I'm heading off to Alaska this July by cruiseship and land tour, so I am trying to find some novels, and nonfiction about British Columbia and Alaska to read beforehand and during the trip.

A couple of years ago I did the Eastern Mediterraean by cruise ship and got to see six of the seven wonders of the ancient world. I did a lot of reading beforehand and it just made the trip all that much better to know what it was that I was looking at.

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Susan
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Posts: 3746
Joined: August 2008
Location: New Jersey, USA

Post by Susan » Wed April 27th, 2011, 11:48 pm

[quote=""Telynor""]I'm heading off to Alaska this July by cruiseship and land tour, so I am trying to find some novels, and nonfiction about British Columbia and Alaska to read beforehand and during the trip.[/quote]

I have some friends who have done two Alaska cruises and loved them. I haven't read it, but James Michener wrote a book about Alaska appropriately called Alaska.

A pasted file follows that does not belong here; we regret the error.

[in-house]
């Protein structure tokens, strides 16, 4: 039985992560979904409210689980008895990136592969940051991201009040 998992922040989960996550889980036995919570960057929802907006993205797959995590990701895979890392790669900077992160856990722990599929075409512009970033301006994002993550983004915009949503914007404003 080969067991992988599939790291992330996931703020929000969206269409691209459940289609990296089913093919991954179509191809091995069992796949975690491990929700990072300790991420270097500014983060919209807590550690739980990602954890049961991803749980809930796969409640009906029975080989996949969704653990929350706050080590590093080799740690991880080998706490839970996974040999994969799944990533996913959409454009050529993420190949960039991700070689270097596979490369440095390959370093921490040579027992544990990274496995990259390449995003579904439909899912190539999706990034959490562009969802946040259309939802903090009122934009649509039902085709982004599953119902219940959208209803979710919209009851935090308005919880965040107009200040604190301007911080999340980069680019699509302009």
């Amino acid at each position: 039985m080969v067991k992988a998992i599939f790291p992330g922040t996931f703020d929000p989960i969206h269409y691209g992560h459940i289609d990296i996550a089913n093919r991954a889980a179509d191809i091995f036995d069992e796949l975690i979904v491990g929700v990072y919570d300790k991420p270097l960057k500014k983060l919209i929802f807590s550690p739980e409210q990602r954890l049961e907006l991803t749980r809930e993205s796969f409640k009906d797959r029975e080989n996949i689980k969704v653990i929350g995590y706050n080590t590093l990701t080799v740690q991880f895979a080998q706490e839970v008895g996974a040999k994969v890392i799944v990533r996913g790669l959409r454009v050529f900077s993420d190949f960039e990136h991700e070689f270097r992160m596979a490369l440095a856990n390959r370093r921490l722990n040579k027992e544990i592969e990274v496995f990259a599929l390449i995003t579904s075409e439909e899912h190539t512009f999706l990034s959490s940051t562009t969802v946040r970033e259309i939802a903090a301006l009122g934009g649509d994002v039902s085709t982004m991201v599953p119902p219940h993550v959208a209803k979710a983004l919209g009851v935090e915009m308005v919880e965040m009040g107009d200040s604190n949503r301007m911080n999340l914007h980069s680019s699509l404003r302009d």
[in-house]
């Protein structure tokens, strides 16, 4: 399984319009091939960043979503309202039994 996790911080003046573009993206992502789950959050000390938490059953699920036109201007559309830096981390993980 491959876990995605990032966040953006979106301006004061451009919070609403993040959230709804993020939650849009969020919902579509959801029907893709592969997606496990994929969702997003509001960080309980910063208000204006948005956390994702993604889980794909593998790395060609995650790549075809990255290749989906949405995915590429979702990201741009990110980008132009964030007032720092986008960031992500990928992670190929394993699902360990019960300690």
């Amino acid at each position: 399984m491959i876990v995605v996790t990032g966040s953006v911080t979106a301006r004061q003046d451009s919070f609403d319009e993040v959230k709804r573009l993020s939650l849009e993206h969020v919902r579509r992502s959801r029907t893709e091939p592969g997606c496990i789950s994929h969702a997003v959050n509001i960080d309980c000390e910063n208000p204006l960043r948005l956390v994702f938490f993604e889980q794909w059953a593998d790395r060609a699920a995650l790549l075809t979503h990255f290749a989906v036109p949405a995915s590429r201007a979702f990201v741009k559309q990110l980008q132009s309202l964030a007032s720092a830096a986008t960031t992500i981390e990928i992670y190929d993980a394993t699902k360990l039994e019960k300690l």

~Susan~
~Unofficial Royalty~
Royal news updated daily, information and discussion about royalty past and present
http://www.unofficialroyalty.com/

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Margaret
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Posts: 2440
Joined: August 2008
Interest in HF: I can't answer this in 100 characters. Sorry.
Favourite HF book: Checkmate, the final novel in the Lymond series
Preferred HF: Literary novels. Late medieval and Renaissance.
Location: Catskill, New York, USA
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Post by Margaret » Thu April 28th, 2011, 1:21 am

Yes, Michener is always good for travel and pre-travel reading, but there are also quite a few lesser-known novels set in Alaska and British Columbia that sound intriguing. I'll make a point of getting a far-Northwest page up before July. I've also had a request for San Antonio, and I really like the idea of a New Orleans page, so those will all be high priorities. With New Orleans, I may throw in some pre-Katrina and post-Katrina contemporary novels. For example, James Lee Burke's mysteries set in contemporary New Orleans are much acclaimed, though I haven't read any of them yet. And Italy is a must - will probably start with a Florence page. The trick with Rome will be winnowing down the reading list to a manageable size!